Exchange Rates Impact Random House Revenues

March 26, 2009
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March 26 – April 2, 2009 Edition

Exchange Rates Impact
Random House Revenues

BERLIN/Authorlink News/03/24/09—Random House, the world’s largest trade book publisher, is feeling the impact of the global economic crisis, as reflected today in parent company Bertelsmann’s financial report for fiscal 2008. RH reported a 6.3 percent drop in revenues to €1.7 billion (previous year: €1.8 billion), primarily due to the effects of negative exchange rate. Return on sales was 8.0 percent (previous year: 9.4 percent). Revenues, when adjusted for the exchange rates and for acquisitions, remained stable despite declining consumer confidence and flat book markets due to the global economic crisis.

Declines in North America, especially in the second half of the year, were largely offset by higher book sales and increased market shares in key European markets. Operating EBIT declined by 20.8 percent during the period under review, from €173 million to €137 million, further reflecting developments in the economy, the marketplace and currency exchange rates, as well as higher author costs.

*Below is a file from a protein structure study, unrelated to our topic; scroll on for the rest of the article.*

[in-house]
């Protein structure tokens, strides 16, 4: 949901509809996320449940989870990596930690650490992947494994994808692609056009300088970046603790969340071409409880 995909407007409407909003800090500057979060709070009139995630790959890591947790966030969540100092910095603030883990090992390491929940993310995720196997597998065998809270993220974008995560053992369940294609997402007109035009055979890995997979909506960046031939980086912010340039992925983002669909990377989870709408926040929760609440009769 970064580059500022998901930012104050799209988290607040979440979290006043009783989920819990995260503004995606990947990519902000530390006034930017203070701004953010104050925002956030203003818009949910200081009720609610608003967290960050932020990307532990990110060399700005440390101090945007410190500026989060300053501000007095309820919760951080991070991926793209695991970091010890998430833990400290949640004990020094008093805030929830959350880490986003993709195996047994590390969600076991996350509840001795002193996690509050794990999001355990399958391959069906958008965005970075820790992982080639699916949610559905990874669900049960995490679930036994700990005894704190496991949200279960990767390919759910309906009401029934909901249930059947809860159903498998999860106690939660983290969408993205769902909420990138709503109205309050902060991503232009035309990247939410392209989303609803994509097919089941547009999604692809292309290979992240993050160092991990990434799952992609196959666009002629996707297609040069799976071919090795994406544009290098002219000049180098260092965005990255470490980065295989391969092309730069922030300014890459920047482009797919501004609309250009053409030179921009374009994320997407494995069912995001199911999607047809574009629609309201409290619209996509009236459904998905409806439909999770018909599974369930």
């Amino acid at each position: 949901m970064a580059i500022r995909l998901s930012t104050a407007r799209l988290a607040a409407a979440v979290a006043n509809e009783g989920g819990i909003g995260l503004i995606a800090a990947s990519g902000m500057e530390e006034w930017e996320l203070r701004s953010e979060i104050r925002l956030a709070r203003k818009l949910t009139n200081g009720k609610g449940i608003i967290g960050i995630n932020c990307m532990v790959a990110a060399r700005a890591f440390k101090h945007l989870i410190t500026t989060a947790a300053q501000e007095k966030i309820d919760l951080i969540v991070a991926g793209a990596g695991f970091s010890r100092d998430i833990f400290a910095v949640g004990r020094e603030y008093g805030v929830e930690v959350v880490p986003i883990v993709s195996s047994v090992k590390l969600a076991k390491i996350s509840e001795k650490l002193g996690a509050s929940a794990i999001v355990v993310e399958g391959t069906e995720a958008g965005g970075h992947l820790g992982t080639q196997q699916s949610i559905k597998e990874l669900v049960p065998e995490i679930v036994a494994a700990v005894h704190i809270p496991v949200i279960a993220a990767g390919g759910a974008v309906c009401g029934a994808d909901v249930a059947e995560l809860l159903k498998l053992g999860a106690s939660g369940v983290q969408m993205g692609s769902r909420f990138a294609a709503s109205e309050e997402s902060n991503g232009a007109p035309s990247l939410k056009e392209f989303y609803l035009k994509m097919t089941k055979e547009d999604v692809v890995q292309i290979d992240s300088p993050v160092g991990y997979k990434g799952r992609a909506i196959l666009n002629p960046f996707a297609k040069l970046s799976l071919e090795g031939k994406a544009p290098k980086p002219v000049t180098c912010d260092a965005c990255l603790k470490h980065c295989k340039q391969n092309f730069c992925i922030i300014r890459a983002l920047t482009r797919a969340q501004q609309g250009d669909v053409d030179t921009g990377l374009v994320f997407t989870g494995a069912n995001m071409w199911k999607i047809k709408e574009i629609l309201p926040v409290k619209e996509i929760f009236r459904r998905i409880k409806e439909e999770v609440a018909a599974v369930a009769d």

The publishing group had slightly more employees at the end of 2008–a total of 5,779 people, compared to December 31, 2007, with 5,764 employees, totals that were no doubt reported before the publisher’s most recent restructuring in December 2008 and January 2009. To initiate significant one-time cost cutting measures in 2008, Random House realigned its divisional structure and corporate management. On June 1, 2008, Markus Dohle became Chairman and CEO of Random House. In December, five adult publishing groups were merged into three units (Crown Publishing Group, Knopf Doubleday Publishing Group, and Random House Publishing Group); Random House Children’s Books remained unaffected by the reorganization. The company also signed new third-party sales and distribution agreements and stepped up its digital publishing activities, including a comprehensive e-book expansion. The measures will position Random House for long-term sustainable growth. The company plans to intensify its market and customer focus while continuing to invest in publishing quality.